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Electronic Explorer

Before You Fly, Wait a Minute (or More)

January 13, 2002|LAURA BLY

To anyone who has flown since Sept. 11, Travelocity's "Tips & Advice" section states the obvious: "For the foreseeable future, getting from the front door of the terminal to the plane will be even more time-consuming than it already was. Increased security means longer lines, which means you're going to need to get to the airport earlier."

But just how much earlier has proved confusing and constantly changing, and airlines, airports and online booking sites are struggling to address this but are adding to the confusion because the sites often do not agree.

Many major airports and most airlines advise passengers to arrive at least two hours before flight time for U.S. departures and three hours for international flights, but actual check-in times have varied.

As Orbitz ( notes in its consumer-friendly Flying Forecast, a few carriers have used Web check-in, self-service airport kiosks and new security lanes dedicated to first class and high-mileage frequent fliers to scale back recommended arrival times.

Northwest's site ( now advises passengers to get to the airport 75 minutes ahead of time for domestic flights, two hours for international.

The "Update for Travelers" section at Delta's site ( still recommends allowing at least two hours for check-in but notes that shuttle passengers flying from Boston, New York or Washington, D.C., can cut that process to one hour.

What's more, a growing number of airlines--among them Delta, Northwest, Continental (, Southwest (, United ( and US Airways ( started posting estimated wait times for specific airports on their Web sites. Whether that information translates to time savings for stressed-out travelers is debatable.

Continental passengers must click from "Customer Advisories" on the airline's home page to "What to Expect at the Airport" and then "Airport Processing Times" before they learn that "the average time required from entering an airport terminal within the U.S. to boarding our aircraft is approximately one hour."

Travelers are also advised to "review the approximate processing time for select airports that require more than one hour during peak traffic hours." When they do, they'll see a list of more than 50 airports with waits longer than an hour during "peak traffic hours," defined as 6:30 to 9:30 a.m., 11 a.m. to 2 p.m. and 3:30 to 7:30 p.m.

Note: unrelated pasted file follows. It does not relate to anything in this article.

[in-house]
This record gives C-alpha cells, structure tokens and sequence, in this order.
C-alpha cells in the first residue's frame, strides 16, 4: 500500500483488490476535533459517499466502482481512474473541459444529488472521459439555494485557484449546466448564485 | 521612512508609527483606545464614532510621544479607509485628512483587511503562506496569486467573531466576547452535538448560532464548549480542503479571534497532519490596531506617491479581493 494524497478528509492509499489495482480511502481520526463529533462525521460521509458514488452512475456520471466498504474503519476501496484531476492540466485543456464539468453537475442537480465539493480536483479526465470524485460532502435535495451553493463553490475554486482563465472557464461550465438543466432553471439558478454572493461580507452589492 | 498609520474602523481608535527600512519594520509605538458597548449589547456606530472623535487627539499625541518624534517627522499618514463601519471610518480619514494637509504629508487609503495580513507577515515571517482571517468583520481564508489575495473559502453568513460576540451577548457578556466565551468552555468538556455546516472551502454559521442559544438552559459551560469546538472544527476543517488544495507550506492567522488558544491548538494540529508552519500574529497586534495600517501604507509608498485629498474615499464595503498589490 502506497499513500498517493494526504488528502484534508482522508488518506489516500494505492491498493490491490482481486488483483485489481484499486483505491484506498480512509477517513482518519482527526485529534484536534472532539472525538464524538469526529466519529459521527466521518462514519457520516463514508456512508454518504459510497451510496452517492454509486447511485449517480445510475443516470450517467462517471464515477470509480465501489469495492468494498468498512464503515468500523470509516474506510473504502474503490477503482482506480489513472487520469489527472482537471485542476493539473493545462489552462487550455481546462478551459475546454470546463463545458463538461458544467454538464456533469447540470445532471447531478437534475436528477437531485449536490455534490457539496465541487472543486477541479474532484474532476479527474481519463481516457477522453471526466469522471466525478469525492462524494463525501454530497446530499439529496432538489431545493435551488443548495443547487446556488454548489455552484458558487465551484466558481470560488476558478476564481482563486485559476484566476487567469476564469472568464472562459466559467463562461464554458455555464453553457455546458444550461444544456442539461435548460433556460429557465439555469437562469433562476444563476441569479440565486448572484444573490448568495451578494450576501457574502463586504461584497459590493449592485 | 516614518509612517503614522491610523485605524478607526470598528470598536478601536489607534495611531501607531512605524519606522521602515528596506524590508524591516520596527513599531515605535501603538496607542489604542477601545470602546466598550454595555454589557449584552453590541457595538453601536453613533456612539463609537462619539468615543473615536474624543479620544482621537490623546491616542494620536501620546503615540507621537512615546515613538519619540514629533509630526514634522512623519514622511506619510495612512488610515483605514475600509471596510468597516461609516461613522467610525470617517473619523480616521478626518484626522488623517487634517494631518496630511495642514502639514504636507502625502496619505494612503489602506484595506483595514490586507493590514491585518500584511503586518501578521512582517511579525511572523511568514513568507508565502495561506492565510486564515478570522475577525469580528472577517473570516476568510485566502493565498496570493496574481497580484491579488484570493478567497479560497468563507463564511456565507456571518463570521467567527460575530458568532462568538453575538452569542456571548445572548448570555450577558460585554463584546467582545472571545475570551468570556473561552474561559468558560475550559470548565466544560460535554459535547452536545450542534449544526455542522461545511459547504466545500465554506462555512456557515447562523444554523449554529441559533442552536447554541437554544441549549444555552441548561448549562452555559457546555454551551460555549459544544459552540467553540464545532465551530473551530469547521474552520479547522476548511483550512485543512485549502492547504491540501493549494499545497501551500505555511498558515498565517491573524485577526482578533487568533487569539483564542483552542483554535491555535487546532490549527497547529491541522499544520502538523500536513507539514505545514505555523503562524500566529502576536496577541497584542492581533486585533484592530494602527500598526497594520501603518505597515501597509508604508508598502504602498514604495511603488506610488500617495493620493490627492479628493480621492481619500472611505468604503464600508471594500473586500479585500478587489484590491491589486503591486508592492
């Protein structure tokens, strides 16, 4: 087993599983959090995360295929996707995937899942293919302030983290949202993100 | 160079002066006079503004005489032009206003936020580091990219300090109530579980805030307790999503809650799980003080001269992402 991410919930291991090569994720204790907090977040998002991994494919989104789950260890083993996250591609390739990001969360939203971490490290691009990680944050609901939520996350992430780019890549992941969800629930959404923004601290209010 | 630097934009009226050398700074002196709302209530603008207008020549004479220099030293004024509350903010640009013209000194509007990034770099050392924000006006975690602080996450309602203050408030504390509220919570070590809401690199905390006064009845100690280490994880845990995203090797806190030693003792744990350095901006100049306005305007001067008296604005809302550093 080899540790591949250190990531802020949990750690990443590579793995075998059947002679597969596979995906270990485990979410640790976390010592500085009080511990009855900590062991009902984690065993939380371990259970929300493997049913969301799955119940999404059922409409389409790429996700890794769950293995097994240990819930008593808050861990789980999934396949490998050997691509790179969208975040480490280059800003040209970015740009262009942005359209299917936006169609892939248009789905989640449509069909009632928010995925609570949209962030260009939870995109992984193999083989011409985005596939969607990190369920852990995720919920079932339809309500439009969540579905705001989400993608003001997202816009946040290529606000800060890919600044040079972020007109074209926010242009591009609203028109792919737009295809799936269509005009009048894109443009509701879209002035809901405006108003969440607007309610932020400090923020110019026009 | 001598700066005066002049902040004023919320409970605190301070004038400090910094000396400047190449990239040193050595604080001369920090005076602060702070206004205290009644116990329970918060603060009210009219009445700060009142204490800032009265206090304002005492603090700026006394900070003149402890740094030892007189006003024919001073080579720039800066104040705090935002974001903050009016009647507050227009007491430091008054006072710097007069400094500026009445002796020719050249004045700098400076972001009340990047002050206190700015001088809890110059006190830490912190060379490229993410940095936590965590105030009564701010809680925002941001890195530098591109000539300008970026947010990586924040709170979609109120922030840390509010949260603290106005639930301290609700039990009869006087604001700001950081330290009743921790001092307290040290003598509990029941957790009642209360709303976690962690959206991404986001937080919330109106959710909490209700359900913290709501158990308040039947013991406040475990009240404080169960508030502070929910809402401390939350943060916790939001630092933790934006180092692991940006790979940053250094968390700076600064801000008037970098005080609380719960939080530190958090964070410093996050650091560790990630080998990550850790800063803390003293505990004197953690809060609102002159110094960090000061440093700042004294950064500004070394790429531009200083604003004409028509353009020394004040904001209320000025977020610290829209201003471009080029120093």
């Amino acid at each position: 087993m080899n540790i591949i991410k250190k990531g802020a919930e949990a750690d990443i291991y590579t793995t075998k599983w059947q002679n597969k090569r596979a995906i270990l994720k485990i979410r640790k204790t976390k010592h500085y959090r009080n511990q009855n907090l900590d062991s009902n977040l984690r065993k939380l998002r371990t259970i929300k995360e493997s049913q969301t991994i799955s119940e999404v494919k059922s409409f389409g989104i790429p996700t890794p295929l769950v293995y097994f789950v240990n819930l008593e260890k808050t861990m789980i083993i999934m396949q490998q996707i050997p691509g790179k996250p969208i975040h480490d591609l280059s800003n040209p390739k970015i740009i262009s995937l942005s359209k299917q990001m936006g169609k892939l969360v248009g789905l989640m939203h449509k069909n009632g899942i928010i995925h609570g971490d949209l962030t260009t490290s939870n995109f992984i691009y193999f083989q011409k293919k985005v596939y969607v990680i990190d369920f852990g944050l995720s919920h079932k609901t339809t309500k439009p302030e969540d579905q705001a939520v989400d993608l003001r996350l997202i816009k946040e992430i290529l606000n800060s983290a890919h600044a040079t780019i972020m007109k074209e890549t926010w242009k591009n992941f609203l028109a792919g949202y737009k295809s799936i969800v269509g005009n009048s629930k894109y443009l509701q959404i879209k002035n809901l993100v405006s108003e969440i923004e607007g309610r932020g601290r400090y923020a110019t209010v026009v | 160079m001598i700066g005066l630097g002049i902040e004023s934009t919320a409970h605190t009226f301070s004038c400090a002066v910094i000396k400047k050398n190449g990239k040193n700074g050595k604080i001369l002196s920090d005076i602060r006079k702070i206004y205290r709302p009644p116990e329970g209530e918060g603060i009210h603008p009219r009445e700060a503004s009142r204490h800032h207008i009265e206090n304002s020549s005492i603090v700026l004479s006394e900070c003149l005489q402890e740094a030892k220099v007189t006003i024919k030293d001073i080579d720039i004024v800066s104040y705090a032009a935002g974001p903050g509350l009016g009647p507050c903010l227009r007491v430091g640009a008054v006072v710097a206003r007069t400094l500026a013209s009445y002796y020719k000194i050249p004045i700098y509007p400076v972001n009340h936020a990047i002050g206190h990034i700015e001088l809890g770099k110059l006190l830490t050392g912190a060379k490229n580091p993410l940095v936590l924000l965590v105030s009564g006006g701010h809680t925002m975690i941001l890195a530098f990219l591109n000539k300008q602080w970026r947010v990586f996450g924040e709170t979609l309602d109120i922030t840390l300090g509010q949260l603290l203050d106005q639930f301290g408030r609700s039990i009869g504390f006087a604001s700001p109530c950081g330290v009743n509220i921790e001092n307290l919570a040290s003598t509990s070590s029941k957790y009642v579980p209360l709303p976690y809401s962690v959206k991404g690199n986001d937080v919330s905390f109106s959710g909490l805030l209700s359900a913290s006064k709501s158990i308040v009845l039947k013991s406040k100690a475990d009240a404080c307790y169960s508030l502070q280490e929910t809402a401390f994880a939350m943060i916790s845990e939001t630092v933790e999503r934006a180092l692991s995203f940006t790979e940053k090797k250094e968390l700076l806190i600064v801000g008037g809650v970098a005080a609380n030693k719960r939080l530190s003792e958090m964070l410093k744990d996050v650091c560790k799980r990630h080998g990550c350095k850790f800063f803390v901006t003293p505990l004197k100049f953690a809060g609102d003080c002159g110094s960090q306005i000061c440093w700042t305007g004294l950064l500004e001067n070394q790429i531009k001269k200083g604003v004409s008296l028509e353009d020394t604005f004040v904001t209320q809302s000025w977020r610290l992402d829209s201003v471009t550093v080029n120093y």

Meanwhile, some airports have adopted their own guidelines, which may not jibe with the airlines'.

For example, a home page link to "current airport status" on Salt Lake City International's recently redesigned site ( notes that "arriving at the airport 90 minutes before your flight's scheduled departure is advisable; however, passengers may want to consult with their airline for more specific arrival times."

Delta, which has a hub in Salt Lake City, took a decidedly dimmer view Jan. 2, when its site advised Salt Lake passengers that during peak traffic times (7 to 11 a.m., 3 to 7 p.m.), they should count on 40 minutes for curbside check-in, four hours at the ticket counter and 30 minutes to clear security. (A spot check on Jan. 7 was more encouraging: an hour at the ticket counter and 45 minutes at security during peak times.)

One more thing, Delta adds: "Wait time information is regularly reviewed for accuracy; however, all times are approximates. Unanticipated wait times may occur on days or times other than those listed."

So what's a frazzled traveler to do?

Some are posting queries to message boards and newsgroups, a hit-or-miss process that can yield some daunting results.

One traveler, flying out of John Wayne Airport in Orange County for the first time in early January, got this tip from a fellow flier by posting to an airport forum on FlyerTalk ( "SNA [Orange County airport] in their infinite wisdom has not expanded their security checkpoint area.... If you have an early morning flight, get into the airport [about] 5:45 a.m. so you have plenty of time to go through security. The security time through is 25 to 55 minutes. (This is after you have checked in.)"

But others are simply steeling themselves for a long wait.


Electronic Explorer appears monthly. Laura Bly can be reached at

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